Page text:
HILLS & GARDENS: Peace walk as an Uniter

September 12, 2012 By Trudy Whitman Brooklyn Daily Eagle
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The Children of Abraham Peace Walk is an annual interfaith joining of hands established in 2003.  The initiative, which focuses on a different Brooklyn neighborhood each year, is a way to celebrate human commonality rather than difference, standing up to the hatred that engendered 9/11 and the repercussions that followed that awful day.

The 2012 Children of Abraham Peace Walk took place in Cobble Hill and Brooklyn Heights on September 11, beginning at the Kane Street Synagogue, where I met Sally Hipscher and Celia Deutsch.  Hipscher lives in Midwood and is the interfaith coordinator for her synagogue.  Deutsch is from Flatbush, serving her church in the same way.  The two have made a habit of attending 9/11 memorial events together and believe that the Peace Walk is an important way to bring neighbors together as a community. 

The second stop that day was Christ Church on Kane and Court streets, the historic Episcopal church where the death of local resident Richard Schwartz occurred on July 26, when lightning hit the scaffolded building.  Since the tragedy, Christ Church has held its Sunday worship services at Kane Street.

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The group then moved to the Dawood Mosque on State Street, the Brooklyn Heights Synagogue on Remsen, and Plymouth Church on Hicks, before visiting the Middagh Street Firehouse.

The procession concluded on the Brooklyn Heights Promenade, where so many of us watched the tragedy unfold, and which we visited later to pay our respects.  The Brooklyn Heights Clergy Association has sponsored an interfaith service on the Promenade on the anniversary of 9/11 for a number of years.  The Peace Walk was coordinated to include that service.

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It’s next to impossible to pass Court Street’s new flower shop, Edelweiss, without humming the famous song by that name about a little flower from The Sound of Music.  But the Rodgers and Hammerstein musical was not Eka Dara’s inspiration.  Edelweiss, it turns out, is an important symbol for many countries other than Austria, where The Sound of Music took place.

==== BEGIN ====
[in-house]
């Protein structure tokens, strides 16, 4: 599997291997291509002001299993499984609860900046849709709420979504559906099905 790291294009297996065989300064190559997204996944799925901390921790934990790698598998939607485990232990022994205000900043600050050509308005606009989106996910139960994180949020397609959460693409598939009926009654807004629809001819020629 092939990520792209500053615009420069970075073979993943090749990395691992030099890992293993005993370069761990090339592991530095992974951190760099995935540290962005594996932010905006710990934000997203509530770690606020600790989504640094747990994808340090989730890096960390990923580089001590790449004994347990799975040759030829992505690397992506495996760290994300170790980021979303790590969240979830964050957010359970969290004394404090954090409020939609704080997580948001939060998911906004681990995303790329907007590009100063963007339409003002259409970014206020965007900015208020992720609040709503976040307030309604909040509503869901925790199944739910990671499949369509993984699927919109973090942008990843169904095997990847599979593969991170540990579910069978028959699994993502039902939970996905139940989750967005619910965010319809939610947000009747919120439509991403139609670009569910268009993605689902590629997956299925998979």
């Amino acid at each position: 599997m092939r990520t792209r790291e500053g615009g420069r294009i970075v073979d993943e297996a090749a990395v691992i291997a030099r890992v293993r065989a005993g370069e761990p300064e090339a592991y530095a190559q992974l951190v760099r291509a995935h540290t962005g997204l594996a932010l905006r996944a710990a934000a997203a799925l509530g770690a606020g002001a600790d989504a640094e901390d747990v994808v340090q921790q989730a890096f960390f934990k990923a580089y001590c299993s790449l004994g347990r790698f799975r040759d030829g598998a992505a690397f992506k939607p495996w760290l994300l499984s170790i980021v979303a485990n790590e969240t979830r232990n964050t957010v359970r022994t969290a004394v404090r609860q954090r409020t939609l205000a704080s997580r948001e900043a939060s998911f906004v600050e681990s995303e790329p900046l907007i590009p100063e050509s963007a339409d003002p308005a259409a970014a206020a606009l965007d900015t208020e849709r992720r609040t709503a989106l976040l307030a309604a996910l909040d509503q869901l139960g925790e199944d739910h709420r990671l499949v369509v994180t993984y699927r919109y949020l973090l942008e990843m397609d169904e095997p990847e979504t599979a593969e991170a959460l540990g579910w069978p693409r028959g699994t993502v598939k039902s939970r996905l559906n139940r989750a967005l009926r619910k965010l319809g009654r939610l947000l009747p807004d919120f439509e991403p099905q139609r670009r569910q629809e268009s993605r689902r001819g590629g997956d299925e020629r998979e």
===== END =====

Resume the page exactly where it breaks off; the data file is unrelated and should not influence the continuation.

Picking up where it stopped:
Eka Dara is the proprietor of the Court Street shop.  She explained that in her native country, Georgia, the bloom, which can be white, yellow, or grey, is the last flower found before the frost line in the Caucasus Mountains.  In Georgia, Edelweiss symbolizes both power and kindness, she explained.  Among many lovely flowers, Dara features her beloved Edelweiss, which comes to Brooklyn special delivery from Oregon.  Right now they line the bottom shelf of the refrigerated section waiting for the cold weather in which they thrive.

Dara moved to America ten years ago.  She was a computer designer in Georgia, beginning her working life here at a Russian daily newspaper.  She left that job for one as a manager and bookkeeper in a downtown Manhattan flower shop, loving the idea of being surrounded by scents and vibrant colors every day.  In her free time she began putting floral arrangements together, finding that she had not only a gift but a passion for flower design.

Making the decision to open her own flower shop, Eka Dara and her husband began a market research campaign, surprised to find how different Manhattan and Brooklyn markets were.  Residents of Coney Island, they had not explored our communities before and were taken by how the homes, narrow streets, and large trees reminded them of their own small city in Georgia.

Edelweiss is a full-service floral operation, welcoming sales of single stems to large corporate accounts.  Dara has experience with floral arrangements for parties; small landscapes, such as front and backyards of townhouses; as well as floral design for decks and balconies.  Some of the shop’s suppliers are close to home in Brooklyn, but Edelweiss also imports from Holland, France, and South America.

Eka Dara is delighted by the warm welcome she has received from Hills & Gardens’ residents.  She said she feels a great responsibility to learn what the neighborhood favors in its flowers.  It’s autumn, so the shop is currently featuring mums, hydrangeas, graceful branches, and leaves of different colors.  Stop in to take a look.

Edelweiss Floral Atelier, 164 Court Street, 718 488-9888

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